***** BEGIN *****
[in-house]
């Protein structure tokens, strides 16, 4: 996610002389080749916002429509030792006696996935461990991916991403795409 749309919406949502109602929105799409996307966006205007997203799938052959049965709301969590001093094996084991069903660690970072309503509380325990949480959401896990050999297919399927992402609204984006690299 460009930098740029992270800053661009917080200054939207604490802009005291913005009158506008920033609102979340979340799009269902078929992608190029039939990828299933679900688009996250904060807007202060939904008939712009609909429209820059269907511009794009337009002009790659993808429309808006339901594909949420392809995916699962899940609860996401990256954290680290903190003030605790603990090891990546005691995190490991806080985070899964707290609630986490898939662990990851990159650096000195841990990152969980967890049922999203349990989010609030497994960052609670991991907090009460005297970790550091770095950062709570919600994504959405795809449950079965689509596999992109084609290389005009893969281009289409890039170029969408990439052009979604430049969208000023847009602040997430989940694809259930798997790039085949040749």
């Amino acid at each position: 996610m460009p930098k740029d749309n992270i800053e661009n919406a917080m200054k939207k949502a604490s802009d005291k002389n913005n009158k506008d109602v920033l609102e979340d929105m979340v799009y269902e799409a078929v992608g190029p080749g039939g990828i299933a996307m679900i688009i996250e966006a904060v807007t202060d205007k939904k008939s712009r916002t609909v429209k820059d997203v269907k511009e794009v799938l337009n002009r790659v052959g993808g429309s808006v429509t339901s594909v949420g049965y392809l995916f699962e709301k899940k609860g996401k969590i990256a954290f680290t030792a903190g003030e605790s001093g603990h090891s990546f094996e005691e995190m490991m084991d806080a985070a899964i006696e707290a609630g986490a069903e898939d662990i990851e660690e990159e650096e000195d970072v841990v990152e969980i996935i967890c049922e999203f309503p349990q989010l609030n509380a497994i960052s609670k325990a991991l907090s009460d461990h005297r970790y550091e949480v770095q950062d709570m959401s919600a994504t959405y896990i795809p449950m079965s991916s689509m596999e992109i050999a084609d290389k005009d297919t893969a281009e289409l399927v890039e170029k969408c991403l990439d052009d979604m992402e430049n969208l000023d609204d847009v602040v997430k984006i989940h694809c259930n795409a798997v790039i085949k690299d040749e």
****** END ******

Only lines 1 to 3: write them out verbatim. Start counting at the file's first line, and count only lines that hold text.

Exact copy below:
[in-house]
């Protein structure tokens, strides 16, 4: 996610002389080749916002429509030792006696996935461990991916991403795409 749309919406949502109602929105799409996307966006205007997203799938052959049965709301969590001093094996084991069903660690970072309503509380325990949480959401896990050999297919399927992402609204984006690299 460009930098740029992270800053661009917080200054939207604490802009005291913005009158506008920033609102979340979340799009269902078929992608190029039939990828299933679900688009996250904060807007202060939904008939712009609909429209820059269907511009794009337009002009790659993808429309808006339901594909949420392809995916699962899940609860996401990256954290680290903190003030605790603990090891990546005691995190490991806080985070899964707290609630986490898939662990990851990159650096000195841990990152969980967890049922999203349990989010609030497994960052609670991991907090009460005297970790550091770095950062709570919600994504959405795809449950079965689509596999992109084609290389005009893969281009289409890039170029969408990439052009979604430049969208000023847009602040997430989940694809259930798997790039085949040749």
């Amino acid at each position: 996610m460009p930098k740029d749309n992270i800053e661009n919406a917080m200054k939207k949502a604490s802009d005291k002389n913005n009158k506008d109602v920033l609102e979340d929105m979340v799009y269902e799409a078929v992608g190029p080749g039939g990828i299933a996307m679900i688009i996250e966006a904060v807007t202060d205007k939904k008939s712009r916002t609909v429209k820059d997203v269907k511009e794009v799938l337009n002009r790659v052959g993808g429309s808006v429509t339901s594909v949420g049965y392809l995916f699962e709301k899940k609860g996401k969590i990256a954290f680290t030792a903190g003030e605790s001093g603990h090891s990546f094996e005691e995190m490991m084991d806080a985070a899964i006696e707290a609630g986490a069903e898939d662990i990851e660690e990159e650096e000195d970072v841990v990152e969980i996935i967890c049922e999203f309503p349990q989010l609030n509380a497994i960052s609670k325990a991991l907090s009460d461990h005297r970790y550091e949480v770095q950062d709570m959401s919600a994504t959405y896990i795809p449950m079965s991916s689509m596999e992109i050999a084609d290389k005009d297919t893969a281009e289409l399927v890039e170029k969408c991403l990439d052009d979604m992402e430049n969208l000023d609204d847009v602040v997430k984006i989940h694809c259930n795409a798997v790039i085949k690299d040749e």